a traveling life

Back when I was in my twenties and the dollar was fairly strong against the euro, I tried to get a group of friends together to go to the south of Spain. You could rent beautiful villas in the mountains with infinity pools that overlooked the ocean, huge beautiful rustic kitchens, fireplaces, and patios with outdoor stone ovens, all for about $100 per person per week. Flights were maybe around $700, and food and wine are dirt cheap there, so the whole thing could have been under a thousand bucks. But all of my friends claimed they “couldn’t afford to” go. How was it that I, who was working in a bookstore at the time making $9 an hour, had the cash to make a trip like that but no one else did?

spain landscape A traveling life (assuming you’re not independently wealthy) obviously requires you to make certain budgetary choices. I got really tired of hearing friends say things like “Oh, you’re so lucky” in regards to my various trips. Luck had nothing to do with it- it’s just about priorities. While my peers were busy racking up credit card debt shopping for clothes or going out to eat all the time, I was shopping in thrift stores and bringing my lunch from home as often as possible, then jetting off to Japan or Italy or France or the Pacific Northwest. My friend P is even more extreme than I in his dedication to experiential pursuits. He loves to drink good wine and eat good food (I consider these to also fall under the category of experiences in that they’re transient pleasures), and to that end, he forgoes owning a car, among other things. I’m not passing judgment on anyone who makes different choices than I do, but please don’t attribute my lifestyle to luck. Incidentally, science is on our side: studies have shown that people who spend money on experiences over material possessions are generally happier.

My favorite way to travel on the cheap these days is to troll Kayak’s explore function. You just put in your departure city, and it produces a map of the world with the cheapest ticket prices that people have purchased within the last 48 hours. It’s great if you don’t necessarily have a destination in mind. Detroit doesn’t always have the most attractive international fares, so one day last July I was fooling around and thought I’d put Toronto as a departure city, just to see what came up. Lo and behold, I see this little speck in the middle of the Atlantic that says “$283”. I zoom in, and discover it’s an island chain called the Azores lighthouse on the northern coast of san miguel island, azores, portugalthat are part of Portugal. Less than 24 hours later, I had convinced my friend A to join me, and we booked tickets for a week in October. My favorite part about this story is that I took a screenshot of the ticket price and posted it to Facebook, which resulted in a chain reaction of sharing, and something like 15 people ended up going to the Azores from Detroit in October and November! I’ve also seen flights to Istanbul and Marrakesh for around $500 that I had to pass up because it was bad timing with work (those places are both on the short list though for my next big trip). But the point being, if you have a flexible schedule and are open to seeing what’s out there, you can get some great deals.My latest travel purchase was a flight to New Orleans for $70 round trip. I mean, that’s less than the price of a pair of jeans. I’ll be there in just a few weeks with my business partner, who is like-minded enough that she agreed we should consider this a “business retreat” and pay for it on the company card. (It’s still my money, but at least it’ll be a tax write-off!)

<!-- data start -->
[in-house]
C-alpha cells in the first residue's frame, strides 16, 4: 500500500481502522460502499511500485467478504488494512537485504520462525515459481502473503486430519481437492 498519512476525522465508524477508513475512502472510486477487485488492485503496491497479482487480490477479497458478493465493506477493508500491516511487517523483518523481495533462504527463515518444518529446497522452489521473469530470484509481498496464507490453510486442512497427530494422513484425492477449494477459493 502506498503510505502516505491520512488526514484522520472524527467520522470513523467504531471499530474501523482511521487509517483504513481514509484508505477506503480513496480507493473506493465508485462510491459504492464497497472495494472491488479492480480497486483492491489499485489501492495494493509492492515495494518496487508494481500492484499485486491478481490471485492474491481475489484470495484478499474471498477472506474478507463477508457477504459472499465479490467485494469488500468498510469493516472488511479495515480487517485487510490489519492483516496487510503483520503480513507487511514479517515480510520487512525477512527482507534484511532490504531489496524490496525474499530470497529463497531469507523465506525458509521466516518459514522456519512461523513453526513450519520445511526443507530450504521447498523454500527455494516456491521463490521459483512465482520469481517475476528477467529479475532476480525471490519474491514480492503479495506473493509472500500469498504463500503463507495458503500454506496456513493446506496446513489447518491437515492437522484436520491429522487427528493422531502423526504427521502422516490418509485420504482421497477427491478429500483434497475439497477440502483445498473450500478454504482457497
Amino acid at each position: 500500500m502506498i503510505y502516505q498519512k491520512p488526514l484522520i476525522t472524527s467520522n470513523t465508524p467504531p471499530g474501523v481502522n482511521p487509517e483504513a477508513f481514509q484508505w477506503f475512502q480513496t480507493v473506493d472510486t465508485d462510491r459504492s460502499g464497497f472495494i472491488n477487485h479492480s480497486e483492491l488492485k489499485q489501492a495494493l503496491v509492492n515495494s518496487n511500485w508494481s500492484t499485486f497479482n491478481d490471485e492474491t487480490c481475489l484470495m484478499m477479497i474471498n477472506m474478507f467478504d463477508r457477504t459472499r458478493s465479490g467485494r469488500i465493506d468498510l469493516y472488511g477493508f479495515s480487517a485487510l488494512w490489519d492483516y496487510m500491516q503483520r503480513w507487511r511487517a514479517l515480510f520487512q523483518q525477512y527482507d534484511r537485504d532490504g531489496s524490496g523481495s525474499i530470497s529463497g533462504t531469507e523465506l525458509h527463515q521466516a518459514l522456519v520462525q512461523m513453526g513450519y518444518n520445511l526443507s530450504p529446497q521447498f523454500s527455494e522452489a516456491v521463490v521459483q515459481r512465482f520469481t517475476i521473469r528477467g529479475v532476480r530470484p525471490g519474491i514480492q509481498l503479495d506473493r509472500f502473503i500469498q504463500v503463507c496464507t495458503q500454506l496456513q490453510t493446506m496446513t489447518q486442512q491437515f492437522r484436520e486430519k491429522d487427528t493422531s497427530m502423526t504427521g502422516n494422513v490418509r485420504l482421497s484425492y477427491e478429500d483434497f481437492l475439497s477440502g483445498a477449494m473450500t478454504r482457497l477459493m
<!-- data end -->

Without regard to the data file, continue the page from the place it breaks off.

I never got to rent that villa with friends in Andalusia, but I did go there in 2012 and fell head over heels in love with the region. I’m not giving up on the villa dream! It’s certainly more expensive now, but I still think deals can be had if you share a big house with 6-8 people. Alternate locations could include a seaside house in Turkey, Morocco or the south of France. Who’s in?

P.S. As of this writing, you can still get ultracheap tickets to the Azores from Toronto on Sata Airlines. Tickets for April are even cheaper than the ones I bought!